Now we have the hardware ready, it's time to install the proper software. The most mature project talking about developing NFC tools seems to be libnfc, created in early 2009. If you prefer using Python you can find pynfc and nfcpy, being the latter the most active and recommendable out of the two. We can find a lot of information about installing libnfc in the official web page, but also in other sites and forums. Focusing on Ubuntu the steps we can take to install it are the following (some package versions and names can be different depending on distributions, tested with Ubuntu 10.04):


$ sudo apt-get install libusb-dev libpcsclite-dev
$ sudo apt-get install libusb-0.1-4 libpcsclite1 libccid pcscd libftdi1
$ wget
$ tar -xvzf libnfc-x.x.x.tar.gz
$ cd libnfc-x.x.x
$ ./configure --with-drivers=pn532_uart --enable-serial-autoprobe
$ make clean
$ make
$ make install


If it's all right, putting a RFID card or a NFC tag close to the reader and using the nfc-list command we should see something like this:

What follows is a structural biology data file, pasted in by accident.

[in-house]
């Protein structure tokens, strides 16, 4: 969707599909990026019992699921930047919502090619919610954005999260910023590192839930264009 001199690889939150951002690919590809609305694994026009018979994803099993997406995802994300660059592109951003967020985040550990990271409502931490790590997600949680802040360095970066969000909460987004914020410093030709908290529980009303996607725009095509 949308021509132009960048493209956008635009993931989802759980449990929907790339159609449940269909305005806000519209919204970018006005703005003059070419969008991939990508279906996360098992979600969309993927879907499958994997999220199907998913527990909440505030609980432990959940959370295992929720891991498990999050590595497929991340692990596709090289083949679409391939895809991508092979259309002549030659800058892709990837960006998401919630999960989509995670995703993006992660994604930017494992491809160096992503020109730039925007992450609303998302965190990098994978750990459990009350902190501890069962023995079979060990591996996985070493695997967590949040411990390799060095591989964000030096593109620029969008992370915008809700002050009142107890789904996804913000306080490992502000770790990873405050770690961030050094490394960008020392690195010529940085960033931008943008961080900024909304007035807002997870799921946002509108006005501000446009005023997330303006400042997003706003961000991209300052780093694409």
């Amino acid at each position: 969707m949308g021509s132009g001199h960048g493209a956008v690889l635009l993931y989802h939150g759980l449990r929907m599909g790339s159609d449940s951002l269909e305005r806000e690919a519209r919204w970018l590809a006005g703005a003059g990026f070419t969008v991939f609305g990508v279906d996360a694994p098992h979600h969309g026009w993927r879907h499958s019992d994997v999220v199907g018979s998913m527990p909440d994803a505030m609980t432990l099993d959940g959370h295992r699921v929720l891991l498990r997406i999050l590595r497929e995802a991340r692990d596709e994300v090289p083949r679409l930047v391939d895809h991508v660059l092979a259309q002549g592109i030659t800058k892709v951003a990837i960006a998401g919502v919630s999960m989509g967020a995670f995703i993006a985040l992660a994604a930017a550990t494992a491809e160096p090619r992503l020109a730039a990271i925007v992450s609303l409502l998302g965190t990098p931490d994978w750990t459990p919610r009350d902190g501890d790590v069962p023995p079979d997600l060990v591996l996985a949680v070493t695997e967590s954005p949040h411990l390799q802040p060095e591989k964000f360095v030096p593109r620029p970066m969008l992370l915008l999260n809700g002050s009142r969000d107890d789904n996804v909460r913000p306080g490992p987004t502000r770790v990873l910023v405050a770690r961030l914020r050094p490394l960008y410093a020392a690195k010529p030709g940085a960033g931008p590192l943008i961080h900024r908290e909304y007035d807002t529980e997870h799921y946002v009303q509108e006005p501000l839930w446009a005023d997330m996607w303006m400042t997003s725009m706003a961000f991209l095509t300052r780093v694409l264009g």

Our lab is almost ready. The only missing thing is that we need something to read with our toy. We could choose one of the different RFID cards we use daily at gyms, buses, work, etc., but I think it would be better using a real NFC payment card or similar. If we don't have any of this we can buy some NFC Forum tags to make some tests with our reader or our smartphone. In following blog posts I will show what we can do now we have the lab ready, stay tune! ;)


Can this board use to phone??

Can this board use to phone??

No, sorry, just NFC ;p

No, sorry, just NFC ;p

I want to program an NFC tag

I want to program an NFC tag on a computer to do many customized tasks, however, use the tasks in an app. Is this possible?

Mmm, could you explain a bit

Mmm, could you explain a bit more the question, please? You can perform tasks depending on the content of the NFC tag, is that the question?


can this board is compatible

can this board is compatible for data transfer from phone to this board.....

Hi! This board can be used

Hi! This board can be used for that purpose, probably through peer to peer communication, but you need some script/tool/application like libnfc. I have not tested it, so I would suggest to ask in the libnfc forums for more accurate information ;)

Is it possible with the

Is it possible with the ACR122U to open a webpage on the computer with an NFC tag in windows and is it hard to setup?